The Banhart Family Story
Published April 2, 2009
Currituck Co. frontman and sometime Vetiver member Kevin Barker has a wicked sense of humor—his new film, The Family Jams, is named in part after an album released by the Manson Family commune. But the film is also something a lot purer than that: a documentary about Devendra Banhart’s 2004 tour, featuring performances and pow-wows by Banhart, Joanna Newsom, Vetiver, Antony and the Johnsons, Espers, and Meg Baird, among others. Because the project boils down to Barker shooting footage of his friends, he doesn’t have quite the detached eye most documentarians do. In this case that’s a good thing.
When we spoke to Barker, he was in California, en route to the Sarasota Film Festival. The Festival will host the first public screenings of The Family Jams tonight and tomorrow.
AS: So who’s seen the film thus far?
KB: Just friends.
AS: How has the response been among people you know?
KB: It’s been really good. I’ve showed it to a lot of friends whose opinions I trust and gotten notes from people. It’s gone through a number of cuts, stuff like that. A number of revisions.
AS: Did you always intend to release this as a full-length movie?
KB: I told Devendra that I thought a tour documentary about him would be a good movie, and that was like six months before that tour happened. When the tour came, he just invited me along with a camera. And I didn’t really have any particular ambitions about it, except to make a movie out of it, to see what I could do. I’ve never made a documentary before.
AS: Do you think of yourself as primarily a musician or a filmmaker? Did you stumble into one through the other?
KB: I guess I’m both. I’ve been a musician for the last ten years, but I went to film school and have been making some narrative shorts. I have a narrative feature that I really want to make if I can get funding for it. I’m trying to focus more on film as a career, if possible.
AS: Do you think your experience with music informs your filmmaking? Do you have a better awareness of the rhythm of a scene because of your experience with how a song will flow?
KB: I think it’s possible, definitely. When I was setting out to edit this film, I made a conscious effort to not try and edit it the way a lot of other documentaries are made. In a traditional documentary, you can see the structured, which is like an essay, where there’s a thesis and then supporting facts. This one I tried to edit a little bit more like a song, where there are associative connections and imagistic connections. Almost choruses, and bridges, and things like that.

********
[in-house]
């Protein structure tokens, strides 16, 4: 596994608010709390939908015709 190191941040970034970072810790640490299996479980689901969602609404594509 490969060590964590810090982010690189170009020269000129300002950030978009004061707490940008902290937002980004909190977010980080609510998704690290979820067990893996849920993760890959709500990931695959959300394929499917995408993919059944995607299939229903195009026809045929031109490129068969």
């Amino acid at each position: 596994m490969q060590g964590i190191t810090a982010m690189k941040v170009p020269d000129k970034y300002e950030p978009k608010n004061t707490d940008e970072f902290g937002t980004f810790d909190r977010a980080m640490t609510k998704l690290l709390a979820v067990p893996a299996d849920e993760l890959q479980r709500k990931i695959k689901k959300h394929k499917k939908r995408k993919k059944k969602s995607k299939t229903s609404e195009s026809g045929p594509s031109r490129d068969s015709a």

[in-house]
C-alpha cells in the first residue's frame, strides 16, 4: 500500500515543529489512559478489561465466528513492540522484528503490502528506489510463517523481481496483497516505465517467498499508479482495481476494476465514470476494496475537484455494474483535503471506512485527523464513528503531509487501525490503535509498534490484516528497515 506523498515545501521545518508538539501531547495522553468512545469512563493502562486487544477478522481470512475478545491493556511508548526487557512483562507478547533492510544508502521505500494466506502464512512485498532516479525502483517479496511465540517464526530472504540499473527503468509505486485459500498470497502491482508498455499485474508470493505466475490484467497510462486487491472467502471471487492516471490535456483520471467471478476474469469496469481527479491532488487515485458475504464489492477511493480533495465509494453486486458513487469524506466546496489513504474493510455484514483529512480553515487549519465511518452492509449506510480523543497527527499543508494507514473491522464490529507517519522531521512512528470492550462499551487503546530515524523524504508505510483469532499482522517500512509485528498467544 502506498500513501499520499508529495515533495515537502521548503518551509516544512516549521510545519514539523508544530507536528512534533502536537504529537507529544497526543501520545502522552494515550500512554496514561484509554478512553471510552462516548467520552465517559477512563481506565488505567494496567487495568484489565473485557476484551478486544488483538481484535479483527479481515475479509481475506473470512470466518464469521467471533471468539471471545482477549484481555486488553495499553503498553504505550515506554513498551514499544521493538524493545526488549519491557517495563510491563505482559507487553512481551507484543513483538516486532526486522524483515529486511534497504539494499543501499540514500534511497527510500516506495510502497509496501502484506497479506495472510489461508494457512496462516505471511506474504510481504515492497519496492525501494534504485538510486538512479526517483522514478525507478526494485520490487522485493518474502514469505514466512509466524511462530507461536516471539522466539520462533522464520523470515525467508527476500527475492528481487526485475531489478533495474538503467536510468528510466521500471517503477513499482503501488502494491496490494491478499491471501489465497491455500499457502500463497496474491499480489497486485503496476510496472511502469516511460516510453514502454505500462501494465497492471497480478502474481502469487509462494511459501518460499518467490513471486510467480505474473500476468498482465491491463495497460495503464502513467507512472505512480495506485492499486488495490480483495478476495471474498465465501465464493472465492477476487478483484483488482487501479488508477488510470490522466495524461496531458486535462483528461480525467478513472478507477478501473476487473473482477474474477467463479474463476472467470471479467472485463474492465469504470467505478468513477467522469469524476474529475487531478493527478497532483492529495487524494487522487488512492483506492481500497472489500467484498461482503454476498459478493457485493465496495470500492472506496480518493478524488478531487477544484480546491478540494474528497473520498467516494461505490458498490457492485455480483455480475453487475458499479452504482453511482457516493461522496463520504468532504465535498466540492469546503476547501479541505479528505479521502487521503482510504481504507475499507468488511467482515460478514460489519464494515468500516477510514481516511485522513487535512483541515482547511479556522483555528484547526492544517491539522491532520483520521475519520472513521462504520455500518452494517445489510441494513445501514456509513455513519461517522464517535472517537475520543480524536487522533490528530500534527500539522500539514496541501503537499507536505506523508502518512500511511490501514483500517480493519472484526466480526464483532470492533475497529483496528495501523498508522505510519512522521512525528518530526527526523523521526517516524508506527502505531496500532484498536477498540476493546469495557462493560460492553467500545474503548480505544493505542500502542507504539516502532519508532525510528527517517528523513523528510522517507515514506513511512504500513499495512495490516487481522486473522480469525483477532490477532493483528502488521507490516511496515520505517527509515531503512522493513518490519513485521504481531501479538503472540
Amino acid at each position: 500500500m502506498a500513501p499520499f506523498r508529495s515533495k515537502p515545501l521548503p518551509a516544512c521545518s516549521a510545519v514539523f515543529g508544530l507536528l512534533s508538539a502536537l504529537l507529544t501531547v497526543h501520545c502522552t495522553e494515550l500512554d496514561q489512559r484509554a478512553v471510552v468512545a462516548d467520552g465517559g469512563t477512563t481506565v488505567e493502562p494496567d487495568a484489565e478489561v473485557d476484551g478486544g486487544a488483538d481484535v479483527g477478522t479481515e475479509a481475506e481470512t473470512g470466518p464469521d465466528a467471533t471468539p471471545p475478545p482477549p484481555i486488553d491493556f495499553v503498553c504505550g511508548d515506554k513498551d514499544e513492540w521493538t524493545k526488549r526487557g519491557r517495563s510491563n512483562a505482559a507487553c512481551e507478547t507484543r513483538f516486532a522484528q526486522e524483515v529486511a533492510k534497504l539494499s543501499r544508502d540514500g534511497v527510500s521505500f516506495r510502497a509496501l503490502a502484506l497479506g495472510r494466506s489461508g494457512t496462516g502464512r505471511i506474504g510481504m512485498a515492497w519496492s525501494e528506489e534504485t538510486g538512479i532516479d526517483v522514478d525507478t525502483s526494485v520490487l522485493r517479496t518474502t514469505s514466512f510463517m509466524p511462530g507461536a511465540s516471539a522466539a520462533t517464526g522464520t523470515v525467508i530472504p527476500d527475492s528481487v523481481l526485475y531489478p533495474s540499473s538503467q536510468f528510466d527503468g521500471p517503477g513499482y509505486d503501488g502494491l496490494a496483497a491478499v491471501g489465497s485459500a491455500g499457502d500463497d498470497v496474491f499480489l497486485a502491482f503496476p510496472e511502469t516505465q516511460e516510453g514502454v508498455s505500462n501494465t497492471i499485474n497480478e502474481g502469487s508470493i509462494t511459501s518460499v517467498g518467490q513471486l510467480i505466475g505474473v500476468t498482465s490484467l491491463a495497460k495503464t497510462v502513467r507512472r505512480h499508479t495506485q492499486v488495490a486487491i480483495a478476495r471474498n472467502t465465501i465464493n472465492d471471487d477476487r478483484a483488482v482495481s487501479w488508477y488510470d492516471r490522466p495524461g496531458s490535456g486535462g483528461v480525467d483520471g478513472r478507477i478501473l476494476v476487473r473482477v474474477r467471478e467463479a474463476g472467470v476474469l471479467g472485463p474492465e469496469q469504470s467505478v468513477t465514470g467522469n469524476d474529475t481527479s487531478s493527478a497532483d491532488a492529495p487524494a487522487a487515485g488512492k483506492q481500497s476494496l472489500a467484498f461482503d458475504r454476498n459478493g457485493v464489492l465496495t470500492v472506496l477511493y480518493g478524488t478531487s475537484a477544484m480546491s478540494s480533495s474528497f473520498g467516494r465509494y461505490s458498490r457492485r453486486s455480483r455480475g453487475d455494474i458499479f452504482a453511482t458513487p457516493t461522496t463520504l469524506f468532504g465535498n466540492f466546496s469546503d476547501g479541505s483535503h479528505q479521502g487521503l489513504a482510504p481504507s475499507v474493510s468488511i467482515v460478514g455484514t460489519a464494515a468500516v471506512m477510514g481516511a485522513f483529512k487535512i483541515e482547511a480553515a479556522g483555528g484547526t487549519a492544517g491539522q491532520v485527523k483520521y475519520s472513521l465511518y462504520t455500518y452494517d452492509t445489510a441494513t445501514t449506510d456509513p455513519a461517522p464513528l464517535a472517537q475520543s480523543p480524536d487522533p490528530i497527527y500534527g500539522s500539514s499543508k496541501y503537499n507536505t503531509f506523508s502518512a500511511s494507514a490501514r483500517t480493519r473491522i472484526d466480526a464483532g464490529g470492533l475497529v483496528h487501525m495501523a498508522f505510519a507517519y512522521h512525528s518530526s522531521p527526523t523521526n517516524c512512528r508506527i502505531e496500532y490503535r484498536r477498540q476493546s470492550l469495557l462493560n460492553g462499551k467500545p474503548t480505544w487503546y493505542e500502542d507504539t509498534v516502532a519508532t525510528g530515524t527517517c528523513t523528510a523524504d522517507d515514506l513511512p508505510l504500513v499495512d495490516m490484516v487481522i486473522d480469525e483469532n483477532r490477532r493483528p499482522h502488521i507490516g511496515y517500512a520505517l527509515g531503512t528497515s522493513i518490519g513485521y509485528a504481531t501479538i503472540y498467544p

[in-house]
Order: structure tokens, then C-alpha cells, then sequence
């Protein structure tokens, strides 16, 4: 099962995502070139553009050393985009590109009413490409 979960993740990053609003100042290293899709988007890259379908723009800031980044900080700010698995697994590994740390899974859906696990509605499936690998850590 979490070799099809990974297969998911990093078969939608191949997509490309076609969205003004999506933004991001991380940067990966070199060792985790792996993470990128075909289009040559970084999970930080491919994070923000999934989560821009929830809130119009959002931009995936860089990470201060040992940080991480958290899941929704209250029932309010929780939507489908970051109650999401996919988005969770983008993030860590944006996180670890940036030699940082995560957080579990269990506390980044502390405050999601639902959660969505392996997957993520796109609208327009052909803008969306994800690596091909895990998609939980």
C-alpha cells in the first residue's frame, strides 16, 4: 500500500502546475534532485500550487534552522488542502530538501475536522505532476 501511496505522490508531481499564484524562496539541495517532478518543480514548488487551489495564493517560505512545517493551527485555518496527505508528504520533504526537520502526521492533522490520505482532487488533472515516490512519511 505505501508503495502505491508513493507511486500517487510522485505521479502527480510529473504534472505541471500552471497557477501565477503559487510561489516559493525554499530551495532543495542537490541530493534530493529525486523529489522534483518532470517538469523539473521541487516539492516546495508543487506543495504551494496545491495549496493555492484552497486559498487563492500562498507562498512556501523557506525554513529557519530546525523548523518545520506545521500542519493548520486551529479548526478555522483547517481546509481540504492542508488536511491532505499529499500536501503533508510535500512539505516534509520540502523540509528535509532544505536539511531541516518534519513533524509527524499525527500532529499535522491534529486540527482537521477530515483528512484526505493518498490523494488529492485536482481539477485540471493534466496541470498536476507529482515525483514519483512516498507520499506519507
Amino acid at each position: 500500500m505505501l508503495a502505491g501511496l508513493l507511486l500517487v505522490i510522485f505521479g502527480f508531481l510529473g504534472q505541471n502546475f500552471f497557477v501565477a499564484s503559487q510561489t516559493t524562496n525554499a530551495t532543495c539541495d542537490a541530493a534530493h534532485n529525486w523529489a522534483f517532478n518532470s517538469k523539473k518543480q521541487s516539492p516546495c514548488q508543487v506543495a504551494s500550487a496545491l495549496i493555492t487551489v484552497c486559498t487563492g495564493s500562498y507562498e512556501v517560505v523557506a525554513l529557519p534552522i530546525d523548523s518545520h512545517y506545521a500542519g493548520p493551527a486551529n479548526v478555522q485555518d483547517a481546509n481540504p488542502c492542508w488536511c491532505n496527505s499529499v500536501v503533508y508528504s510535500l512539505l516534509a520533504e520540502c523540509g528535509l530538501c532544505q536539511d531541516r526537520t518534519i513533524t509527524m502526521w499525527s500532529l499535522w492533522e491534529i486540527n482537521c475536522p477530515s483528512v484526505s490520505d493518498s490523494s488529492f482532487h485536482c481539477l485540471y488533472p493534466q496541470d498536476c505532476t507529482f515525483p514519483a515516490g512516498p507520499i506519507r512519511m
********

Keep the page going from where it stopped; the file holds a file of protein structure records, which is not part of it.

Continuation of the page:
AS: It’s more trying to push a tone than a thesis.
KB: Yeah. But it’s also trying to tell a story. I really wanted to make it a story that you could follow and that somebody could watch, having not heard the music before. It’s not a concert film.
AS: I was also wondering if the Manson Family reference was intentional, and what you were trying to get across with that.
KB: It’s somewhat intentional, but not necessarily intentional as the title of the film. … At the end of each show on the tour, all of the musicians would play a couple songs together. In a tongue-in-cheek kind of way, they were dubbed “the family jams,” with an awareness of the Manson Family. I felt like it was an appropriate title, the Manson reference aside. AS: So there’s no future Charles Manson among you.
KB: No. [LAUGHS]
AS: Which films and filmmakers do you admire? Are there any films you might compare yours to?
KB: I think my favorite director is Hal Ashby. I really love his films and what they say about the world. He explores oddball characters and that’s probably become part of the way I like to think about movies. As far as what I was thinking about with this movie, I guess an obvious thing would be Don’t Look Back.